Yemen civilian death toll mounts, as families flee Saudi-led air strikes
|21/04/2019||Posted by admin under 南京夜网||
Fire is seen at a military site after it was hit by an air strike on the Faj Attan mountain of Sanaa on Saturday. Photo: Reuters/Mohamed al-Sayaghi People rally against the war in Yemen, in Islamabad, Pakistan, on Monday. Pakistan sent a plane on Sunday to the Yemeni city of Hodeida to try to evacuate some of its 3000 citizens living in Yemen. Photo: BK Bangash
Yemen ports under blockade as Saudis vow to intensify air strikesSaudi coalition forces pound Yemen rebels for a fifth night
Beirut: Five days into the Saudi Arabia-led aerial bombing campaign against Houthi rebels in Yemen, the civilian death toll is mounting and hundreds of families are on the run, fleeing the nightly attacks that have shaken the already struggling country.
At least 40 people were killed on Monday and 200 wounded when an air strike hit al-Mazraq Camp for displaced people the country’s north, International Organisation for Migration spokesman Joel Millman said.
It appears the target was a nearby base for the Iran-backed Zaidi Shiite Houthi rebels, who have controlled much of northern Yemen since September.
Home to about 5000 people who had fled the capital Sanaa after years of fighting between Houthi rebels and the Yemeni government, al-Mazraq Camp, established in 2001, provides shelter to some of Yemen’s most vulnerable people, many of them malnourished and in desperate need of help.
There was no immediate response from Saudi Arabia to the deaths, or from the other countries involved in the air strikes aimed at forcing the Houthi rebels to hand back power to President Abed Rabbu Mansour Hadi – United Arab Emirates, Bahrain, Kuwait, Jordan, Qatar, Morocco and Sudan.
Yemen’s state news agency Saba, which is under the control of the Houthis, said the camp at Haradh was hit by Saudi planes. It said the dead included women and children, and showed the bodies of five children laid out on a blood-streaked floor.
A Saudi military spokesman said the kingdom was seeking clarification on the incident.
“It could have been that the fighter jets replied to fire, and we cannot confirm that it was a refugee camp,” Brigadier General Ahmed Asseri said. “We will ask the Yemeni official agencies to confirm that.”
Mr Hadi’s foreign minister, Riyadh Yassin, earlier blamed Houthi artillery for the explosion. Pakistan and Egypt are reportedly providing naval support while the United States is understood to be providing intelligence to the Saudi-led coalition.
President Hadi escaped from Sanaa to the southern port city of Aden earlier this month and last week fled to the Saudi capital Riyadh, calling for military intervention to help end the crisis in his country.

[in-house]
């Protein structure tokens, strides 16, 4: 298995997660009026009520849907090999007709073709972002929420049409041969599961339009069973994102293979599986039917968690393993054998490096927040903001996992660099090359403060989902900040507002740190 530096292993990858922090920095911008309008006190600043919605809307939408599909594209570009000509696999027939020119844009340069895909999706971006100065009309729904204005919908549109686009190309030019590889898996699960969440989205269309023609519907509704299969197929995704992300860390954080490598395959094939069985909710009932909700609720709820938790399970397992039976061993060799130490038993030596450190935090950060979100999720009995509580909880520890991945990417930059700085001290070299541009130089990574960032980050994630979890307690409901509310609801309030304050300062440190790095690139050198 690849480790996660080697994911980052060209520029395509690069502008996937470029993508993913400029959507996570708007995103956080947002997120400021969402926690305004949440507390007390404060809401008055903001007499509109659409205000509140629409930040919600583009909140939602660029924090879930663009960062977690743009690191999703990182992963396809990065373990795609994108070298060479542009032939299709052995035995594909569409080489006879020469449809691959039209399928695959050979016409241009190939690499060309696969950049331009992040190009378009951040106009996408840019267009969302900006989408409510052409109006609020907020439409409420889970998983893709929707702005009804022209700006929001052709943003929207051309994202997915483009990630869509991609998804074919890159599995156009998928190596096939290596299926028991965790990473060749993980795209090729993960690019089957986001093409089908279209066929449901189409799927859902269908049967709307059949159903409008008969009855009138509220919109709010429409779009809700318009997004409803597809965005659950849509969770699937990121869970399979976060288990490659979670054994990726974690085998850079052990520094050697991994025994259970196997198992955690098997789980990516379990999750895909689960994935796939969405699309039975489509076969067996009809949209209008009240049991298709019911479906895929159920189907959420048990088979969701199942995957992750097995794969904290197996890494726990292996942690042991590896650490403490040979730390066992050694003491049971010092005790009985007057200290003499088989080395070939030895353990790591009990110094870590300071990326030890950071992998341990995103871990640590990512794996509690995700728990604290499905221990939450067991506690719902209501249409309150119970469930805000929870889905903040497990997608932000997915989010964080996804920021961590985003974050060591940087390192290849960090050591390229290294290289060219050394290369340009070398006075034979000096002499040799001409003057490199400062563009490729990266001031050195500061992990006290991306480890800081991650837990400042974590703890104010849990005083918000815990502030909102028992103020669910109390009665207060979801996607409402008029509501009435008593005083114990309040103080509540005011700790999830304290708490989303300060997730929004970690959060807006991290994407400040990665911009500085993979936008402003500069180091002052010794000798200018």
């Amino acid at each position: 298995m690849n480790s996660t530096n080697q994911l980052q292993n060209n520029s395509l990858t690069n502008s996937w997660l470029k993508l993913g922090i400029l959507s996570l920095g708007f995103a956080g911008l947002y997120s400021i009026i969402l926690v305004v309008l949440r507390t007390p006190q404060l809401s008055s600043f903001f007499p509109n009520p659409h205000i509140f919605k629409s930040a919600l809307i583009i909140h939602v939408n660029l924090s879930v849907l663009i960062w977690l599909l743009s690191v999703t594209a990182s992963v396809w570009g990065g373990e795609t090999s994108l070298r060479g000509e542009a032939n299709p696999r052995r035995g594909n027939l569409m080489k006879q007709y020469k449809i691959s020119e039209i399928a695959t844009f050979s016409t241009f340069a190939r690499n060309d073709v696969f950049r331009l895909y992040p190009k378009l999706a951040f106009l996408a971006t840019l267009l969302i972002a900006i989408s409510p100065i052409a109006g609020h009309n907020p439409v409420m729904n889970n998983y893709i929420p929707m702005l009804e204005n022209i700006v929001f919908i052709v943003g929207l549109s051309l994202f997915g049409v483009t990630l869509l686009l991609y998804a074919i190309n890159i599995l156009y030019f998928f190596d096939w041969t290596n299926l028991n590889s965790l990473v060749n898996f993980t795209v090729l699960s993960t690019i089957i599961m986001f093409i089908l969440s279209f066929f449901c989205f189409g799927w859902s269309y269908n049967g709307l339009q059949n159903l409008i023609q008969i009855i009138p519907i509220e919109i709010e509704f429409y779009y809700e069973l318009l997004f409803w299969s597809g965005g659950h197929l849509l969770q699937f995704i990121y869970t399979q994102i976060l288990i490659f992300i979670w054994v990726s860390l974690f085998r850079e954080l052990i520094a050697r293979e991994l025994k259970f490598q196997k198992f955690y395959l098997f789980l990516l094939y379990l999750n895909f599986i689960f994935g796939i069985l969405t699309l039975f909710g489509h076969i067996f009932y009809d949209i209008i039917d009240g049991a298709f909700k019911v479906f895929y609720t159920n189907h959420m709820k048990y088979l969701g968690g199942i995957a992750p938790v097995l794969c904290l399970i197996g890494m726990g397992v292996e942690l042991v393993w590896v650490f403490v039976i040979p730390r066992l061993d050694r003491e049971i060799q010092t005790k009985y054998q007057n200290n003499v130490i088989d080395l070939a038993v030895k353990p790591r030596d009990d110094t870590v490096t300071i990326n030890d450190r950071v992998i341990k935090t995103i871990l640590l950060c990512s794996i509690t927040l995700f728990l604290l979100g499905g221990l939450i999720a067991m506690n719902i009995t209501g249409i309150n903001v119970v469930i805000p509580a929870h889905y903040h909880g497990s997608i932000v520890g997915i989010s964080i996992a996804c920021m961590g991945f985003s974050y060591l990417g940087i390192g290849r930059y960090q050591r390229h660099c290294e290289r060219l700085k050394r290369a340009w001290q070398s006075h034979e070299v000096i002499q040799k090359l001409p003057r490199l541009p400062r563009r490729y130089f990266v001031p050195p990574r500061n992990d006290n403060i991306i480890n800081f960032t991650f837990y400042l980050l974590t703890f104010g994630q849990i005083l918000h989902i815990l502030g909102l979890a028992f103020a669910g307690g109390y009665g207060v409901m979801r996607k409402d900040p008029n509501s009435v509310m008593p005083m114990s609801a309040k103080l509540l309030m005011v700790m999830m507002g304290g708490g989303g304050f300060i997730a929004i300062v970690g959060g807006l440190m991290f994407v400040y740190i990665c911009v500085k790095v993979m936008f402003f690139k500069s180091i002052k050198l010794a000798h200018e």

At least 300 families – or about 1500 people – have been forced to flee the city of Hawta, the capital of Lahej Governorate in Yemen’s south, a humanitarian worker based in Aden told Fairfax Media.
Stressing the numbers of displaced were only preliminary and were sure to rise, the aid worker, who asked not to be named, said they were from three villages – al-Waht, al-Majahfa and Thaalab.
There were “severe food shortages and water scarcity”, he said, while the central hospital in Hawta had closed, preventing malnourished children and their families from accessing food and treatment.
Human Rights Watch and Amnesty International have already detailed dozens of civilian deaths since the air strikes began on March 26, calling on both the Saudi-led coalition and the Houthi rebels to protect civilians from attack.
The rising death toll comes the day after Arab leaders threw their support behind the Saudi-led coalition and agreed to the formation of a joint Arab military force to deal with some of the conflicts tearing apart the region.
Egyptian officials say the proposed Arab force would be made up of 40,000 elite troops and backed by jets, warships and light armour, but the next set of discussions over the formation of the force are not scheduled for another month.
In the meantime, the Yemen is at war and with both al-Qaeda and Islamic State affiliates joining the fight in the south, its instability is threatening a region already in crisis, the International Crisis Group warned in its latest briefing.
Divided between the Houthi movement, which controls the north and is rapidly advancing south and the anti-Houthi coalition, Yemen’s situation is “rapidly worsening”.
“The external intervention is aggravating the potential for protracted violence,” the group said.
“Unless this deterioration is halted, the result is likely to be a war similar to those decimating other Arab countries.”
The United Nations Office for the Co-ordination of Humanitarian Affairs says minors appear to be taking part in hostilities on all sides.
A devastating editorial from the Yemen Observer noted the there were an “estimated 320,000 combatants spread across 11 factions in Yemen and all are preparing for war”.
“The majority of these combatants are young people between the ages of 15 and 24,” the editorial said. “They are underfed, underequipped, and undertrained youngsters who have little knowledge of where this is heading.”
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